3 March 2017

Something close to a truth..........


A little while ago I was singing the praises of the battery drill and now I'd like to write about its close cousin, the impact driver. Again, until relatively recently, I had not used one of these things and I didn't fully understand how they differed from their bigger relative, the battery drill. The main difference is that a dedicated impact driver doesn't have an adjustable chuck or an adjustable torque setting. Instead, the impact driver has a collet that accepts hex driver bits which really describes its sole purpose, to drive things in (or out, depending on the circumstance).

As its name implies, the impact driver drives with impact which is delivered by an internal mechanism which pulses the rotational effort in a concussive manner. The result is that the impact driver overcomes any frictional resistance between, say, a screw and the material that it is being driven into. All good except that this capability, although delivering a much higher work rate (not quite as fast as a nail gun but not far away) has its downsides - specifically that pilot holes and countersinking are, in some situations, things of the past.

The images above show how the impact driver can effect finish in that the impact driver can drive a pretty beefy screw straight into ply over battens and then through the ply and out the other side, if you let it. A drill driver, with its adjustable torque setting, can be used as a rather more precise tool but it doesn't have the out and out power of the impact driver.

But, in some situations, you can use the drill/driver as an ersatz impact driver. Recently I had to remove a screw holding the heat resistant glass plate across the front of our wood burner. As anyone who has tried this will know, such screws can be somewhat difficult to remove and this was a case in point. However, using my drill/driver in reverse setting and slowly increasing the torque setting, the drill/driver acted as an impact driver and managed to remove the screw in question.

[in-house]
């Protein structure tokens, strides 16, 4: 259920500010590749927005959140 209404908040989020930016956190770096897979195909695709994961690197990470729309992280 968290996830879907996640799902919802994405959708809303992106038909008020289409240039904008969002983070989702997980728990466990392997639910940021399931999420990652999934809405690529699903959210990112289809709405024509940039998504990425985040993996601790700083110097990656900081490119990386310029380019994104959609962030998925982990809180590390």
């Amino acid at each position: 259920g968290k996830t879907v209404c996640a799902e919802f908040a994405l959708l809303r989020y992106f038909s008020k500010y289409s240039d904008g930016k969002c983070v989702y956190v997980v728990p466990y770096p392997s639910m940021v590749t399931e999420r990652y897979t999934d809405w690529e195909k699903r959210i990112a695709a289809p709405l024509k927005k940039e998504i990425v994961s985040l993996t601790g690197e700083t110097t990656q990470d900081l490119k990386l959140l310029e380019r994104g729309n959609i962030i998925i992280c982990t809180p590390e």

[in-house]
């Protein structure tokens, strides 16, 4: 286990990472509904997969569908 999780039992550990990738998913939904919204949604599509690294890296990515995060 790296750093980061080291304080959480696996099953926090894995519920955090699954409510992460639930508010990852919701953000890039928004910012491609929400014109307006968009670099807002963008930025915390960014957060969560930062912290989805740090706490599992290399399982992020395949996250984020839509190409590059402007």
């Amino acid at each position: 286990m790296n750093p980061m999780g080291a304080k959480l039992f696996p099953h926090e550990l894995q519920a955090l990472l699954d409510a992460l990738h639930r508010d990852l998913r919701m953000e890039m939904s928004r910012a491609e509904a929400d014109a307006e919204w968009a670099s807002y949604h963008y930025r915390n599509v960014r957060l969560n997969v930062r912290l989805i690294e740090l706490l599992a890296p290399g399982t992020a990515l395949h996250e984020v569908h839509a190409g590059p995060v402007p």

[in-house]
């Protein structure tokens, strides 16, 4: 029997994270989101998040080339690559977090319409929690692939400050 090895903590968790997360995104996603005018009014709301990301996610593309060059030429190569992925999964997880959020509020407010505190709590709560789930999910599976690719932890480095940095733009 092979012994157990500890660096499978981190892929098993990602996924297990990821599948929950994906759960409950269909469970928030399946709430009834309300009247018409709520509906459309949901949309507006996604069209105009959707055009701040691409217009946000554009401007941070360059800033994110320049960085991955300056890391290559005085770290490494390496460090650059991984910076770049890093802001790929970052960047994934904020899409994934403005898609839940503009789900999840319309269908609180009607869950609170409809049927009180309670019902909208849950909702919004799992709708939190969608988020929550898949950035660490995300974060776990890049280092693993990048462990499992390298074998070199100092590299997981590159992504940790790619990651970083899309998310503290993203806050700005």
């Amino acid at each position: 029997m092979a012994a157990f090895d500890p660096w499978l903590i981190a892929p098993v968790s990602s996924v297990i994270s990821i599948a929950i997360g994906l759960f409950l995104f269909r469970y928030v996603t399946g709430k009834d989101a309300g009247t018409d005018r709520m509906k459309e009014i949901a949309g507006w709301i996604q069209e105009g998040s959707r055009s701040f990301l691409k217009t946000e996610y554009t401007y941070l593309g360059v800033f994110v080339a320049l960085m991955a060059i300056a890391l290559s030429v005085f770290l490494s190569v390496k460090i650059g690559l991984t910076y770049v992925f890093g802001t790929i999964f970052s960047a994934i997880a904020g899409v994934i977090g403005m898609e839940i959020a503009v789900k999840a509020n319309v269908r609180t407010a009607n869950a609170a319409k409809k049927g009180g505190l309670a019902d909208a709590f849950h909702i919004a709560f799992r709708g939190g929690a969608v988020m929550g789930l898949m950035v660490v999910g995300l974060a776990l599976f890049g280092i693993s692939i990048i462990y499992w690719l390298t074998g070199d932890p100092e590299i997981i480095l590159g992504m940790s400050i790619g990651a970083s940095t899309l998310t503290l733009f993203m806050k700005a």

So, its all about horse for courses and the drill/driver is still the most flexible tool but, for raw power, you can't beat the impact driver.




2 March 2017

The doctrine of 'Mental Reservation'..........


I rarely plunge into the world of religious doctrine (the Christian Brothers cured me of any interest) but an article caught my eye about a lady by the name of Marie Collins. See the Guardian article here.

The article covers Marie Collins' resignation from a Vatican commission into clerical child abuse and, reading it, I was unsurprised by the situation Collins described. However, when I had a look at Marie Collins' website, I found a section which described the church doctrine of 'Mental Reservation' and I found it hugely interesting.

In simple terms, this doctrine allows churchmen (this is the Catholic Church)  to wilfully mislead without 'lying' and it goes like this: You come to my door and ask if X is at home. I know that X is at home but I say to you, "No X is not at home" and in my mind I add the rider, "to you." In this way, it would seem, churchmen can mislead, lie in my book, without lying. Fantastic! Brilliant! As if 'confession' wasn't enough (Bless me father because I have sinned, I have been pulling the choirboys pants down and sucking them off - Say three 'Hail Marys', light ten candles and go in peace my son.) now they have a mechanism which allows them to lie without lying. Why bother with confession at all?